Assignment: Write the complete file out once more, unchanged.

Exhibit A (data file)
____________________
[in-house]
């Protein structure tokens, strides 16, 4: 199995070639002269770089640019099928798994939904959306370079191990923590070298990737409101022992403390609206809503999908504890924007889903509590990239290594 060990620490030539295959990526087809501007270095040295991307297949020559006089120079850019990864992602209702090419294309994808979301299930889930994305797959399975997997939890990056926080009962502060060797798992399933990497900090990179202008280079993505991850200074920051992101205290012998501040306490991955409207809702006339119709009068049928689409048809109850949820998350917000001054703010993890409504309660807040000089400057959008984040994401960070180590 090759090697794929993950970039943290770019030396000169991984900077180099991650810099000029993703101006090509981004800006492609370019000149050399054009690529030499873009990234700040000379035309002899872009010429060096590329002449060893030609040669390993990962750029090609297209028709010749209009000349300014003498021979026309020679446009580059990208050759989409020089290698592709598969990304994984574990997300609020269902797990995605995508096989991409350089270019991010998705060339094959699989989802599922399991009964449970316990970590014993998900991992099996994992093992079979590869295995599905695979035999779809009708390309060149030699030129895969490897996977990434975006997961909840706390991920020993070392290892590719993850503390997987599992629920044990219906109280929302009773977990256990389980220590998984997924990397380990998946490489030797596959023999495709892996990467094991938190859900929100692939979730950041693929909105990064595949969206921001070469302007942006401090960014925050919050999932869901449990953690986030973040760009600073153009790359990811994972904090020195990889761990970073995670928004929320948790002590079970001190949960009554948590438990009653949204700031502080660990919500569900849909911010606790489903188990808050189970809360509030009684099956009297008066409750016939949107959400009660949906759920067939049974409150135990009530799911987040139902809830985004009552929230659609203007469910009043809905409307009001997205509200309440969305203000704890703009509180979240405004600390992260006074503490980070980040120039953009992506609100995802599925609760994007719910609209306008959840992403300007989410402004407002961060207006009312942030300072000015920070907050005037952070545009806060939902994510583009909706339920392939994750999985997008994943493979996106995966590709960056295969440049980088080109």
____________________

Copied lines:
[in-house]
């Protein structure tokens, strides 16, 4: 199995070639002269770089640019099928798994939904959306370079191990923590070298990737409101022992403390609206809503999908504890924007889903509590990239290594 060990620490030539295959990526087809501007270095040295991307297949020559006089120079850019990864992602209702090419294309994808979301299930889930994305797959399975997997939890990056926080009962502060060797798992399933990497900090990179202008280079993505991850200074920051992101205290012998501040306490991955409207809702006339119709009068049928689409048809109850949820998350917000001054703010993890409504309660807040000089400057959008984040994401960070180590 090759090697794929993950970039943290770019030396000169991984900077180099991650810099000029993703101006090509981004800006492609370019000149050399054009690529030499873009990234700040000379035309002899872009010429060096590329002449060893030609040669390993990962750029090609297209028709010749209009000349300014003498021979026309020679446009580059990208050759989409020089290698592709598969990304994984574990997300609020269902797990995605995508096989991409350089270019991010998705060339094959699989989802599922399991009964449970316990970590014993998900991992099996994992093992079979590869295995599905695979035999779809009708390309060149030699030129895969490897996977990434975006997961909840706390991920020993070392290892590719993850503390997987599992629920044990219906109280929302009773977990256990389980220590998984997924990397380990998946490489030797596959023999495709892996990467094991938190859900929100692939979730950041693929909105990064595949969206921001070469302007942006401090960014925050919050999932869901449990953690986030973040760009600073153009790359990811994972904090020195990889761990970073995670928004929320948790002590079970001190949960009554948590438990009653949204700031502080660990919500569900849909911010606790489903188990808050189970809360509030009684099956009297008066409750016939949107959400009660949906759920067939049974409150135990009530799911987040139902809830985004009552929230659609203007469910009043809905409307009001997205509200309440969305203000704890703009509180979240405004600390992260006074503490980070980040120039953009992506609100995802599925609760994007719910609209306008959840992403300007989410402004407002961060207006009312942030300072000015920070907050005037952070545009806060939902994510583009909706339920392939994750999985997008994943493979996106995966590709960056295969440049980088080109």